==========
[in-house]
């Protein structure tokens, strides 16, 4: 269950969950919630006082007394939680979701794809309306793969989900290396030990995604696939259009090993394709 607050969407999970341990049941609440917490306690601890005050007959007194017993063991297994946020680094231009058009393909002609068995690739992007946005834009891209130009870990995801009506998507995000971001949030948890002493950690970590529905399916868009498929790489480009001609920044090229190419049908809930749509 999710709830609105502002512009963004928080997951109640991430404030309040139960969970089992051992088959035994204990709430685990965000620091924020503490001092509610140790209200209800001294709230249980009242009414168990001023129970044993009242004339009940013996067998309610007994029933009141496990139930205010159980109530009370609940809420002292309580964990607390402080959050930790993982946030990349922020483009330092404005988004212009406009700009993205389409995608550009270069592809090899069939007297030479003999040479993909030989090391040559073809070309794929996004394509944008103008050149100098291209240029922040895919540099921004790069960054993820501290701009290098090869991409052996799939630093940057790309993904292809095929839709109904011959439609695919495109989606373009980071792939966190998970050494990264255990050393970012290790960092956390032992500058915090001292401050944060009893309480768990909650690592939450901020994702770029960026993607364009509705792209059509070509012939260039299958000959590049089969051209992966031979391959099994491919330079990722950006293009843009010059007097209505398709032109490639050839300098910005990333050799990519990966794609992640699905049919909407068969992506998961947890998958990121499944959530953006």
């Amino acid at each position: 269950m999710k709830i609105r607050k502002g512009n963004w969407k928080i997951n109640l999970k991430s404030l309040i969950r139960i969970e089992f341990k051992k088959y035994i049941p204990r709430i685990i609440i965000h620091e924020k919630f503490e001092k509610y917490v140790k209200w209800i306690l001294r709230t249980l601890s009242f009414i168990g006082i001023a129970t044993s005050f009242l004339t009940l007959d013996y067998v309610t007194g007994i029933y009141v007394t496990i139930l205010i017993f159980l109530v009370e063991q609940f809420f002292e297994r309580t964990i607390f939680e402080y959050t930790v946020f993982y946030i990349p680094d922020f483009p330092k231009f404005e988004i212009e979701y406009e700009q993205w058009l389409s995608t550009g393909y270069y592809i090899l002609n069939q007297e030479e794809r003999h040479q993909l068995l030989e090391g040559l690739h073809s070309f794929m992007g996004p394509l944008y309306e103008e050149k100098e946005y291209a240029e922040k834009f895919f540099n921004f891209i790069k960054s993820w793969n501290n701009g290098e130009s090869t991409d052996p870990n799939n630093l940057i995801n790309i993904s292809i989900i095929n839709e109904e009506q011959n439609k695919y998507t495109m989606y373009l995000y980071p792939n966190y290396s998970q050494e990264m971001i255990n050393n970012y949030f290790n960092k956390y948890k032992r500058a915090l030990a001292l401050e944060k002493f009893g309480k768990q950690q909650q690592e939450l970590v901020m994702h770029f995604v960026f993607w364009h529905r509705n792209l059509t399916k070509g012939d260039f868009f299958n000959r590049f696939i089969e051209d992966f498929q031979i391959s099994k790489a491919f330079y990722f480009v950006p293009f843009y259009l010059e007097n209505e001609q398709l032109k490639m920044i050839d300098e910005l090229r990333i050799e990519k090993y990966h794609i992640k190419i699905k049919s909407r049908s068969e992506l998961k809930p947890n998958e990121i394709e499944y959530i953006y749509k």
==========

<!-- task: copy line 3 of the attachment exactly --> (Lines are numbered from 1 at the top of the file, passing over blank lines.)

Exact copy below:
């Amino acid at each position: 269950m999710k709830i609105r607050k502002g512009n963004w969407k928080i997951n109640l999970k991430s404030l309040i969950r139960i969970e089992f341990k051992k088959y035994i049941p204990r709430i685990i609440i965000h620091e924020k919630f503490e001092k509610y917490v140790k209200w209800i306690l001294r709230t249980l601890s009242f009414i168990g006082i001023a129970t044993s005050f009242l004339t009940l007959d013996y067998v309610t007194g007994i029933y009141v007394t496990i139930l205010i017993f159980l109530v009370e063991q609940f809420f002292e297994r309580t964990i607390f939680e402080y959050t930790v946020f993982y946030i990349p680094d922020f483009p330092k231009f404005e988004i212009e979701y406009e700009q993205w058009l389409s995608t550009g393909y270069y592809i090899l002609n069939q007297e030479e794809r003999h040479q993909l068995l030989e090391g040559l690739h073809s070309f794929m992007g996004p394509l944008y309306e103008e050149k100098e946005y291209a240029e922040k834009f895919f540099n921004f891209i790069k960054s993820w793969n501290n701009g290098e130009s090869t991409d052996p870990n799939n630093l940057i995801n790309i993904s292809i989900i095929n839709e109904e009506q011959n439609k695919y998507t495109m989606y373009l995000y980071p792939n966190y290396s998970q050494e990264m971001i255990n050393n970012y949030f290790n960092k956390y948890k032992r500058a915090l030990a001292l401050e944060k002493f009893g309480k768990q950690q909650q690592e939450l970590v901020m994702h770029f995604v960026f993607w364009h529905r509705n792209l059509t399916k070509g012939d260039f868009f299958n000959r590049f696939i089969e051209d992966f498929q031979i391959s099994k790489a491919f330079y990722f480009v950006p293009f843009y259009l010059e007097n209505e001609q398709l032109k490639m920044i050839d300098e910005l090229r990333i050799e990519k090993y990966h794609i992640k190419i699905k049919s909407r049908s068969e992506l998961k809930p947890n998958e990121i394709e499944y959530i953006y749509k």